Posted on December 24, 2020

Edward Douglass White Statue Removed from Steps of Louisiana Supreme Court

Bryn Stole,, December 23, 2020

The bronze statue of Edward Douglass White Jr., until recently the only Louisianan ever to serve on the U.S. Supreme Court but one who fought for the Confederacy and upheld racial segregation laws, disappeared Wednesday from its pedestal on the steps of the state Supreme Court building in New Orleans.

Workers are moving the larger-than-life statue inside the French Quarter building, to a new location near the state Supreme Court’s museum, a court spokesperson said. The move caps years of growing calls from activists, protesters and some politicians to scrap or move the monument.

White, a Louisiana native who died in 1921, fought as a teenager for the South in the Civil War and afterward took part in the Battle of Liberty Place, an armed White supremacist uprising that in 1874 briefly wrested control of New Orleans from the Reconstruction-era government. His tenure on the U.S. Supreme Court, from 1894 until his death, saw him vote in the majority in Plessy v. Ferguson and several other infamous decisions upholding Jim Crow racial segregation and stripping Black Americans of civil rights.


Protesters have for years targeted White’s statue outside the Supreme Court in the French Quarter for removal, including during large demonstrations in June. The statue and the front steps to the court have been surrounded by security fences ever since.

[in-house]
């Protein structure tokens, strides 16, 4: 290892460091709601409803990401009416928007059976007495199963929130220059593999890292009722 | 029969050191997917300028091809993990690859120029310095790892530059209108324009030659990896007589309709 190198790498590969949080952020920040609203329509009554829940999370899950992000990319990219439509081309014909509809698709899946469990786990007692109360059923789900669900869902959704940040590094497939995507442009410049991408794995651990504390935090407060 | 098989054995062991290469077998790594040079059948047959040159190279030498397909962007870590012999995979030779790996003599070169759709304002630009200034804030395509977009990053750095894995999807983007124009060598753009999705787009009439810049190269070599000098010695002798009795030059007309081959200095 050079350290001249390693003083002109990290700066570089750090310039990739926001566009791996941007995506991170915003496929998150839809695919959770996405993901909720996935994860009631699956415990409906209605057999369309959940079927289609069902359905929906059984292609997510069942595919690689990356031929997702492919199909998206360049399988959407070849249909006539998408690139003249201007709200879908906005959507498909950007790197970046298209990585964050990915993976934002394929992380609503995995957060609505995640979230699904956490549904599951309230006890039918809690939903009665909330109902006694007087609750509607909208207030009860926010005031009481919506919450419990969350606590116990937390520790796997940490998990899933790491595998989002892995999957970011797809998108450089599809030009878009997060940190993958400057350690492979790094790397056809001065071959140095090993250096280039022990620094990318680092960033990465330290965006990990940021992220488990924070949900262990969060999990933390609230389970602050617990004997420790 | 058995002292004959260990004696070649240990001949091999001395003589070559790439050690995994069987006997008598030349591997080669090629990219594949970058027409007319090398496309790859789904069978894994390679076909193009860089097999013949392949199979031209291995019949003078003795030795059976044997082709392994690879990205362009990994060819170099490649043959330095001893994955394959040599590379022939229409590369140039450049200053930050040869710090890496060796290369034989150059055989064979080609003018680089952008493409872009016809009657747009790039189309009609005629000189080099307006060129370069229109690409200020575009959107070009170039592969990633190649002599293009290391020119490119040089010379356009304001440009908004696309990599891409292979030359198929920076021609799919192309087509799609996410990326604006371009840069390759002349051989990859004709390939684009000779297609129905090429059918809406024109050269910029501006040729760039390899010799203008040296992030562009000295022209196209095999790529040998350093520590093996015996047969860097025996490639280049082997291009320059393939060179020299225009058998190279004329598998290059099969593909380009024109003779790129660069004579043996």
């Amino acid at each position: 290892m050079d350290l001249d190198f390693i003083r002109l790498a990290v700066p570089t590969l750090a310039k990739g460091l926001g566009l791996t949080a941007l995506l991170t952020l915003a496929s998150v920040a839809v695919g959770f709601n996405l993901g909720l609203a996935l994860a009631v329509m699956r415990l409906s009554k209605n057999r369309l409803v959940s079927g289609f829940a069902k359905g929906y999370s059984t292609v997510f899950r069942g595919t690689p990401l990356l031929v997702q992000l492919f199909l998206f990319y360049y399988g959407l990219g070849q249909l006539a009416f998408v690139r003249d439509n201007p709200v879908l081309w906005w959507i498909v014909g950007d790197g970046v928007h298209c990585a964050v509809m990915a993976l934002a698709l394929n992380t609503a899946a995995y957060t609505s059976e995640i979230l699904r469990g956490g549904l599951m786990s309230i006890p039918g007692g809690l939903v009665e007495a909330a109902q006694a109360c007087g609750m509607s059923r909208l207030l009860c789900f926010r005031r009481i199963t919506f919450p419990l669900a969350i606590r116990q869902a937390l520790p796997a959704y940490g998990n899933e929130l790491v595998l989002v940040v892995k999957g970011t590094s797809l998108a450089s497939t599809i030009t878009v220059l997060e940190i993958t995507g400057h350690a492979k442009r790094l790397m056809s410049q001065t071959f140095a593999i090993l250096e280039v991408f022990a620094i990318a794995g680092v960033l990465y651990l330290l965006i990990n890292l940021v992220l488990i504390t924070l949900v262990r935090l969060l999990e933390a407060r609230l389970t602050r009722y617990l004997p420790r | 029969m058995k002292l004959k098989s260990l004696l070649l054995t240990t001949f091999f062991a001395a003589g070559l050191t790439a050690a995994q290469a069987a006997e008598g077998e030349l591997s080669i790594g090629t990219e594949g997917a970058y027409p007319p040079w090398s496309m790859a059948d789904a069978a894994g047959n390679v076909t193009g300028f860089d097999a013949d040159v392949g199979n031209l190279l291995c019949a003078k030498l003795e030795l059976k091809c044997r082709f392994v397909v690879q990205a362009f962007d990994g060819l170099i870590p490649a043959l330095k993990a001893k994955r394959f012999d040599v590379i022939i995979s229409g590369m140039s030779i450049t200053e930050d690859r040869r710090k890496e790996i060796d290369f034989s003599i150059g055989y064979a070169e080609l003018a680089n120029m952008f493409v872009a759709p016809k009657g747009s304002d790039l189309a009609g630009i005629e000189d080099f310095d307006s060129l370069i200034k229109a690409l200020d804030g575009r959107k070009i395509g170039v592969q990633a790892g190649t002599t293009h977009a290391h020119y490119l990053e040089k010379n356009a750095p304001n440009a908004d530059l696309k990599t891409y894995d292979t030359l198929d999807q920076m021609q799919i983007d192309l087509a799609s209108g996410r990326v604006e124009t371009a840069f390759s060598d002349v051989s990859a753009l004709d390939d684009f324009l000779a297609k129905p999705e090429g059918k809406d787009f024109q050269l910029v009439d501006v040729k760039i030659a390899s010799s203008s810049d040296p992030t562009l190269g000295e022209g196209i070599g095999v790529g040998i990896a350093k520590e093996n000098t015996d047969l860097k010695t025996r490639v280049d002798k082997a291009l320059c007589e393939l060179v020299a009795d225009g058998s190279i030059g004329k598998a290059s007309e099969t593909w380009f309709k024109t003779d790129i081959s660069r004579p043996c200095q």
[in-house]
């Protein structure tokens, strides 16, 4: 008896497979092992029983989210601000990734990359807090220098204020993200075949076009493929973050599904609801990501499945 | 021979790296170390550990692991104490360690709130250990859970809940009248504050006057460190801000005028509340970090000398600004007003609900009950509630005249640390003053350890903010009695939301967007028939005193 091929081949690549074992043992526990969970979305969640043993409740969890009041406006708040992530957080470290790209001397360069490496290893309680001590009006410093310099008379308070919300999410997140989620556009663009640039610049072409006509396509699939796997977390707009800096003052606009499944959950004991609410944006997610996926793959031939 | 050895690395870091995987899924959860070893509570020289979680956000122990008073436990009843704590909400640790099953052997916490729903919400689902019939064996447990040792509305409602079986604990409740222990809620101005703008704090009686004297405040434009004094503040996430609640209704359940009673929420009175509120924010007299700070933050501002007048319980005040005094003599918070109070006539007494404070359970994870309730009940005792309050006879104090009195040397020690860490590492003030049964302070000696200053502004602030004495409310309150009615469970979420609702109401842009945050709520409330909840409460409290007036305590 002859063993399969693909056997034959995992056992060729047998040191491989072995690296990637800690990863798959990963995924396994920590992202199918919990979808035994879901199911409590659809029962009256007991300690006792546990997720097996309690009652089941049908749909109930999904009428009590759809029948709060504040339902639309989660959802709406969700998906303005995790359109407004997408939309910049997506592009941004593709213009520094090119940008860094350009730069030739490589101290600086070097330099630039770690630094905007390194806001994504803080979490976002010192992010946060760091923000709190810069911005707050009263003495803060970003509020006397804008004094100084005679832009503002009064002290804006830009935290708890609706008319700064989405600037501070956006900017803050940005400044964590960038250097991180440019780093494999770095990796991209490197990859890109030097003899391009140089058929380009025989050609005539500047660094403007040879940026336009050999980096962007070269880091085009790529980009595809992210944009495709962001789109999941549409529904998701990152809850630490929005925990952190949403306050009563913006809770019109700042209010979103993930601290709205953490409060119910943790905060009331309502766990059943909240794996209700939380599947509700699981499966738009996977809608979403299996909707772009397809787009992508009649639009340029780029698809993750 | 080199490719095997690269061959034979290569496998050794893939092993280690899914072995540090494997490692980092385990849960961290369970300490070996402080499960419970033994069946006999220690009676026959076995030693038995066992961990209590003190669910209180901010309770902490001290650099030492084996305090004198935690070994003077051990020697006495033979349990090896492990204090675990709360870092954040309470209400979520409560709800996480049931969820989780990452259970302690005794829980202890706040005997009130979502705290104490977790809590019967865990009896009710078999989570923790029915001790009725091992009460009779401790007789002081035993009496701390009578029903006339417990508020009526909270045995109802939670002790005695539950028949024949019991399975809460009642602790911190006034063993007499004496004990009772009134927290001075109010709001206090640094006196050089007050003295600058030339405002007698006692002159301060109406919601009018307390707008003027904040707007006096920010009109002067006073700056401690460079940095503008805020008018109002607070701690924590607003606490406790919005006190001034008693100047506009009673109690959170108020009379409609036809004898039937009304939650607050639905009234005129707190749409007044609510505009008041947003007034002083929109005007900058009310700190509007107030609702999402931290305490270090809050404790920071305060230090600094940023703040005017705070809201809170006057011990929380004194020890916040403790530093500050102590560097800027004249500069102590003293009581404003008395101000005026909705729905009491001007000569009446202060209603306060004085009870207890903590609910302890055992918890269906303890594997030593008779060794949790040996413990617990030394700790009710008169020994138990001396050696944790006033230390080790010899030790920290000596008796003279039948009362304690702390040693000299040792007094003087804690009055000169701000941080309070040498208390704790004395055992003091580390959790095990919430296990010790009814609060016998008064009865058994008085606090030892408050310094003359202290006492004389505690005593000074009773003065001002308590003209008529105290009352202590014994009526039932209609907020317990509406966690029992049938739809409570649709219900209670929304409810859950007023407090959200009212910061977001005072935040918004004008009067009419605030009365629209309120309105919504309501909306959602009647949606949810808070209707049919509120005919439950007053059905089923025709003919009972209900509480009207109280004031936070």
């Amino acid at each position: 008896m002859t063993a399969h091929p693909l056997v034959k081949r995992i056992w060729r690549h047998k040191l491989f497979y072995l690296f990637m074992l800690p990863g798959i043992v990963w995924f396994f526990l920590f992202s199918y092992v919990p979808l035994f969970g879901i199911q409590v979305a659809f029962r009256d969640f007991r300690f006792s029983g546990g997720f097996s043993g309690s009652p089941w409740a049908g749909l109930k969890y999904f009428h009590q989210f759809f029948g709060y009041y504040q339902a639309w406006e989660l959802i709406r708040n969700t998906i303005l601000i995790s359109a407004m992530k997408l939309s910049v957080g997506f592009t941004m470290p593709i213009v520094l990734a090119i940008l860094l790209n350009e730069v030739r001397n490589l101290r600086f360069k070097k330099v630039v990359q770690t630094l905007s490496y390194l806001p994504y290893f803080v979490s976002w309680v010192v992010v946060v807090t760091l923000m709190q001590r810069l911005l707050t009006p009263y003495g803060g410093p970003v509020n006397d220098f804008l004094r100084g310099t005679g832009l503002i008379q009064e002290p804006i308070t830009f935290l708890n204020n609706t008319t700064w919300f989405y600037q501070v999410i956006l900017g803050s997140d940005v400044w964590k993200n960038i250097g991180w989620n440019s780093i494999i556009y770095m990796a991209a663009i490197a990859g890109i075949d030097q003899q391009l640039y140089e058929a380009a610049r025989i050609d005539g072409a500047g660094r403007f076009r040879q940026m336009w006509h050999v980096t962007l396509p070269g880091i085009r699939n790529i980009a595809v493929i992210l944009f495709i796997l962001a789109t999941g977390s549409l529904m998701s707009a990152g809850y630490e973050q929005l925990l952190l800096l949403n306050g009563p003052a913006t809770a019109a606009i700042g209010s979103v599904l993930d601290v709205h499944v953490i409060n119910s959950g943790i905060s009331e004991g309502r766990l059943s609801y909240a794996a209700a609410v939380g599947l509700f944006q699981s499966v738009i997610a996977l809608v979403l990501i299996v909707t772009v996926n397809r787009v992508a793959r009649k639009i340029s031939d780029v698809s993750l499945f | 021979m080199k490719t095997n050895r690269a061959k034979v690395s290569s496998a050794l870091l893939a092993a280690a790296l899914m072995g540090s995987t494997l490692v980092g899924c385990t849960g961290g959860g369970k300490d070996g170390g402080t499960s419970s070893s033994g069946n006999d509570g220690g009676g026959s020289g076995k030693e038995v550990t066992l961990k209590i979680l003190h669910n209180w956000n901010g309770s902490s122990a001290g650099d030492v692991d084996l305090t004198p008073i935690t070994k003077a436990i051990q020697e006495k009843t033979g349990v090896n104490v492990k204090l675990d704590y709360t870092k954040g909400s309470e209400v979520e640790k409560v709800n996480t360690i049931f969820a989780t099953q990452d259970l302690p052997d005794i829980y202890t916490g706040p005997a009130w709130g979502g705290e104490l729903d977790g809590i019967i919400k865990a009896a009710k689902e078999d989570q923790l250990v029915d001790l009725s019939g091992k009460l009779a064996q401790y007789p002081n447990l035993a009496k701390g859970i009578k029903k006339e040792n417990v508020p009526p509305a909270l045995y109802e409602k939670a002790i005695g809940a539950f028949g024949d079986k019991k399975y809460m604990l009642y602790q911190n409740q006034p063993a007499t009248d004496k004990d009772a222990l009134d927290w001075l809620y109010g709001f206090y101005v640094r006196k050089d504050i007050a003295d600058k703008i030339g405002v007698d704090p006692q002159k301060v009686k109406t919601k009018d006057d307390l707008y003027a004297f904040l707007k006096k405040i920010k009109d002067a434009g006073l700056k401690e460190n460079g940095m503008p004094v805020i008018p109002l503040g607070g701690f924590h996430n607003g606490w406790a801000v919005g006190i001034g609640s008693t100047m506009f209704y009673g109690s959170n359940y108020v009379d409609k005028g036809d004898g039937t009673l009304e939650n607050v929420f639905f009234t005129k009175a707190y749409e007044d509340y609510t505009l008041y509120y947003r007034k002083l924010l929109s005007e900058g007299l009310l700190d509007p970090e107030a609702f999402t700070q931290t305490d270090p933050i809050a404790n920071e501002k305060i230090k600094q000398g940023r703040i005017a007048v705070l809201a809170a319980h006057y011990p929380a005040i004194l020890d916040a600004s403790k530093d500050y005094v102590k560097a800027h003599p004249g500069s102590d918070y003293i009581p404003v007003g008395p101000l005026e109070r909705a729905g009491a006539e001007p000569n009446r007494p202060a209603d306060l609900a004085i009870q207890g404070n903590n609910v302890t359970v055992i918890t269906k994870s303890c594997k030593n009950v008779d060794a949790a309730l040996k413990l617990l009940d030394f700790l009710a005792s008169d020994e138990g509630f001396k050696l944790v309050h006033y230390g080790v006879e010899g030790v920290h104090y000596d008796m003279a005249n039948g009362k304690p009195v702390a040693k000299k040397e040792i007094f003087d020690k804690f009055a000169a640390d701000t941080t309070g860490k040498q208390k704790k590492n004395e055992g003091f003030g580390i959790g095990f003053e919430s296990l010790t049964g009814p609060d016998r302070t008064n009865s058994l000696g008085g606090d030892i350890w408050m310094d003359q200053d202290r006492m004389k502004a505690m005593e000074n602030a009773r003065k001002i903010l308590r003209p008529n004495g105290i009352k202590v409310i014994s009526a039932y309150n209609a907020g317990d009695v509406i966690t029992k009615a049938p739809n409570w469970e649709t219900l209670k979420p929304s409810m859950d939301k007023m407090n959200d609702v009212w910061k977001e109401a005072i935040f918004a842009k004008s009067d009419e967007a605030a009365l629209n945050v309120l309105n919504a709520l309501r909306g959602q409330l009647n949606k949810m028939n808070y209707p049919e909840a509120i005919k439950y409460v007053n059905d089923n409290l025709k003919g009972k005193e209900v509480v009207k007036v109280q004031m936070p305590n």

In August, most of the City Council asked the Louisiana Supreme Court to remove the statue, calling its prominent placement in front of the state’s highest court an affront to the idea of equality before the law. {snip}


“We’re happy to see that it’s no longer in public view but also disappointed they would have the temerity to put it inside to try to satisfy those who want to celebrate its White supremacist history,” said Malcolm Suber, one of the leaders of the activist group Take ‘Em Down NOLA. “We don’t think he should be honored in any kind of way, so we will continue our fight.”

The statue’s move comes as New Orleans officials press forward with plans to rename streets and other civic spaces that currently bear the names of Confederates and other White supremacists.